Hoping for Budgets with Reassuring Announcements

Editor's Note

A few days from my writing this, the Union Budget would be presented amidst reports of the slowest economic growth in three years, thanks to demonetisation and GST. And a day later, the Kerala Budget would be presented, too. Double whammy or double delight is the big question.

The broad industry view is that Arun Jaitley, Union Finance Minister, has no choice but to increase spending in areas like agriculture to spur GDP growth and enhance incentives for businesses.

On February 1, the FM could reduce corporate tax rate to 25 per cent from 30 per cent, cut Minimum Alternative Tax to 15 per cent from 18.5 per cent, lower GST rates for telecom services to 12 per cent from 18 per cent, give infrastructure status to real estate to help bring down finance and project costs, and cut import tax on gold to 4 per cent from 10 per cent to prevent smuggling.

For Thomas Isaac, Kerala Finance Minister, it is a tightrope walk yet again. The State’s revenue is not increasing, yet fiscal deficit has to be brought down below 3 per cent. The FM says he will achieve it by driving financial discipline (read austerity measures) like never before. When the Government is borrowing to the tune of Rs. 50,000 cr to fund infrastructure projects, such discipline is absolutely necessary.

By the time you lay your hands on this edition of the magazine, both the budgets would have been sliced and diced, and the verdict out. Hoping that even if we may not end up jumping with joy, we are not left licking our bruises.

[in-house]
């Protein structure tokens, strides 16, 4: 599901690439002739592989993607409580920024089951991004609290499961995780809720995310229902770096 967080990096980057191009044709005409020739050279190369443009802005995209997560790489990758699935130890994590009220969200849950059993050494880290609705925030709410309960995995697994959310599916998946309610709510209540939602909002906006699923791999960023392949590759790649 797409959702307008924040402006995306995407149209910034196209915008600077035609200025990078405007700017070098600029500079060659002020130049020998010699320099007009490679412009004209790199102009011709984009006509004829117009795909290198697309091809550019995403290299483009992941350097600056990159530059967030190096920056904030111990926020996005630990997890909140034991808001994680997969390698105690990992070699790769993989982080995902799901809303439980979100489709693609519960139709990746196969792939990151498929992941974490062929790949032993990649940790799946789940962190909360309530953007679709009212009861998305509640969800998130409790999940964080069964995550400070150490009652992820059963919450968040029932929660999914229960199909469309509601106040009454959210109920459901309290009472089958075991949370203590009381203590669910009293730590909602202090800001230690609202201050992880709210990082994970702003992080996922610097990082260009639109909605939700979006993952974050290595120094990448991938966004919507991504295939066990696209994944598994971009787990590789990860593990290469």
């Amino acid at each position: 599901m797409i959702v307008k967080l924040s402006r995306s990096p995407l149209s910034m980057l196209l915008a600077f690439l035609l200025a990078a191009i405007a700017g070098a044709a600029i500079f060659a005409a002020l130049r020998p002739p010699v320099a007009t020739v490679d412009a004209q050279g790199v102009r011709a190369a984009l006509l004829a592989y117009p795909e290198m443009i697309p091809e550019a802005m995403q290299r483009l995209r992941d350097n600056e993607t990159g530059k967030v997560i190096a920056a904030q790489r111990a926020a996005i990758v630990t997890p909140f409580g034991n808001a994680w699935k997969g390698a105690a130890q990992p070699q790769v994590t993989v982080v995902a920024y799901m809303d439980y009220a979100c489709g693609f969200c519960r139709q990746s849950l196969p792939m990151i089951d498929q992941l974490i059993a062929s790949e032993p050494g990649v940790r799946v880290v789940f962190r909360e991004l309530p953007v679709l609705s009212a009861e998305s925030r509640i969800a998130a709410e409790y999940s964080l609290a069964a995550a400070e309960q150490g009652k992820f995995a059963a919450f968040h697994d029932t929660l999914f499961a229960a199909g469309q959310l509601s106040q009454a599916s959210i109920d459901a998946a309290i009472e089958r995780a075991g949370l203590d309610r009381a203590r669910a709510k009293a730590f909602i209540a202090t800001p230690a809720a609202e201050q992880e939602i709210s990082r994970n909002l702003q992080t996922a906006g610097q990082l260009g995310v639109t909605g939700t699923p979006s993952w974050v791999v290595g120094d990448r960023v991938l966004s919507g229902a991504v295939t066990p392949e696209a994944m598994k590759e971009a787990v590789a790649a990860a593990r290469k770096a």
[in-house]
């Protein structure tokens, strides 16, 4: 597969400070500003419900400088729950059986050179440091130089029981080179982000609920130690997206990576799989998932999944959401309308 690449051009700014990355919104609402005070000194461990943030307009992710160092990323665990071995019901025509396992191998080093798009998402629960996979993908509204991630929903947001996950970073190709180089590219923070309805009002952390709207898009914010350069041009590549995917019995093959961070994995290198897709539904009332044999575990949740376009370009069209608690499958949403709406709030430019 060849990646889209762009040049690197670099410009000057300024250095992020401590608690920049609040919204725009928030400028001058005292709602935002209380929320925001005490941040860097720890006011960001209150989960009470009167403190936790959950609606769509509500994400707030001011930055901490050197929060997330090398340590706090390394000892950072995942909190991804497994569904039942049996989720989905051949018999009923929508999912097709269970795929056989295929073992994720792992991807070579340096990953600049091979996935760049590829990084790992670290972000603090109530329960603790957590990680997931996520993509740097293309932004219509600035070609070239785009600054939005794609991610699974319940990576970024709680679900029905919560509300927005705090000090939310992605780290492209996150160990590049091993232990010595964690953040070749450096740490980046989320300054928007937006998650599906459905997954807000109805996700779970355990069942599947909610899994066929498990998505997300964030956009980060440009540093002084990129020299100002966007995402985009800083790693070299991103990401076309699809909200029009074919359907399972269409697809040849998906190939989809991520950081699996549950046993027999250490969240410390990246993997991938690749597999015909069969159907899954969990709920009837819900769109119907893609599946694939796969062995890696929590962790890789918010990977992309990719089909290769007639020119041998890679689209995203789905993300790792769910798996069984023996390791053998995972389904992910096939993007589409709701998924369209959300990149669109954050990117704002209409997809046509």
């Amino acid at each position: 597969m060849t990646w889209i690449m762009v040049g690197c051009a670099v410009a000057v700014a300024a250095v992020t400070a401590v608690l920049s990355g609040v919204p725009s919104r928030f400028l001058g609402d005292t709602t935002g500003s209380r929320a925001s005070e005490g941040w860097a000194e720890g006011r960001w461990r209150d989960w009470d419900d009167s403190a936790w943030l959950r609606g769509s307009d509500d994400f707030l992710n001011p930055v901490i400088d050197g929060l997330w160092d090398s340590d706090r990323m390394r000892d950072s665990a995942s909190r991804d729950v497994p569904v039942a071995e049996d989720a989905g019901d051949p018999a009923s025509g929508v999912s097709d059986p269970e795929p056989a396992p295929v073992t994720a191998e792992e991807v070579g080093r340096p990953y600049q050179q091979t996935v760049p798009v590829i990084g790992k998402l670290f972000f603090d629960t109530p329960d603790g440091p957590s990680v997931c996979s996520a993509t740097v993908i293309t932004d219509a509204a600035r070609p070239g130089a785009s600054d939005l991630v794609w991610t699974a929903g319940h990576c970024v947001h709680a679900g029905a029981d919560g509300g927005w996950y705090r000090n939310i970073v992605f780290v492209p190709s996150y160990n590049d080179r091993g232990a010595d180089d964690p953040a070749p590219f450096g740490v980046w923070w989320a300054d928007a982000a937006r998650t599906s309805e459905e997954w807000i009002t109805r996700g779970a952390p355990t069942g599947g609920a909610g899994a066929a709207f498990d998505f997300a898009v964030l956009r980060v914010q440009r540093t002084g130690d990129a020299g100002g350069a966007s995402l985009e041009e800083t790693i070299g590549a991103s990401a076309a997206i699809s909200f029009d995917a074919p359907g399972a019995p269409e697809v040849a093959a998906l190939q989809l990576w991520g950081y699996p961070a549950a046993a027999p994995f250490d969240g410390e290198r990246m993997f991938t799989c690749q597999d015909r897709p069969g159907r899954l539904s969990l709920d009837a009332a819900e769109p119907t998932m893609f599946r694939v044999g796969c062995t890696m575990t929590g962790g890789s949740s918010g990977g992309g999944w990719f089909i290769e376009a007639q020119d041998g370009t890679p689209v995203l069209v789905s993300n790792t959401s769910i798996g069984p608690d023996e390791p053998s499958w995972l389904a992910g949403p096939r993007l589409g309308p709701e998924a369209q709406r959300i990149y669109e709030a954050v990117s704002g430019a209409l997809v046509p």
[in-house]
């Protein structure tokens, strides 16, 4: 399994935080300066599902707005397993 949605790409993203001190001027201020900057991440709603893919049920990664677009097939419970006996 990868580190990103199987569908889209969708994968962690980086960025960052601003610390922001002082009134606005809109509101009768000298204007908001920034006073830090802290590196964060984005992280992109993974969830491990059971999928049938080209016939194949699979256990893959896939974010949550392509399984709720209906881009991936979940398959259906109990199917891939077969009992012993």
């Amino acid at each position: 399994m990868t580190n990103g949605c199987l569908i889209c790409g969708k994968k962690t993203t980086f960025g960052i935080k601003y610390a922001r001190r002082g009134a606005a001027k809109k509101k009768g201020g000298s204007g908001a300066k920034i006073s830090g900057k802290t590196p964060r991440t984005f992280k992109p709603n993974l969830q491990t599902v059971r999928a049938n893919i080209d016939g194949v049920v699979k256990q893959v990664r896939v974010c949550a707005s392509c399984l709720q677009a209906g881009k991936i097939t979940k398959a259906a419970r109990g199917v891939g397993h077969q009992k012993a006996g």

On the cover this time is yet another remarkable story of perseverance, hard work and eventual success in fair measure. It is also a story that can be a fitting reply to anyone who says Kerala is not conducive for the manufacturing sector. Thomas John has built Agappe into one of the world’s leading medical diagnostics equipment manufacturing companies by relying on highly skilled talent from Kerala and locating his worldclass facilities in Ernakulam.

We also look at the sports retail industry in Kerala and how it is showing immense potential for growth. However, though Malayalis are crazy about sports, they are not spending enough time or money on pursuing sports and fitness like their brethren in our neighboring states. Greater efforts are needed to build awareness and drive impetus through families, educational institutions and work places towards leading an active life with sports and games.

Happy Reading!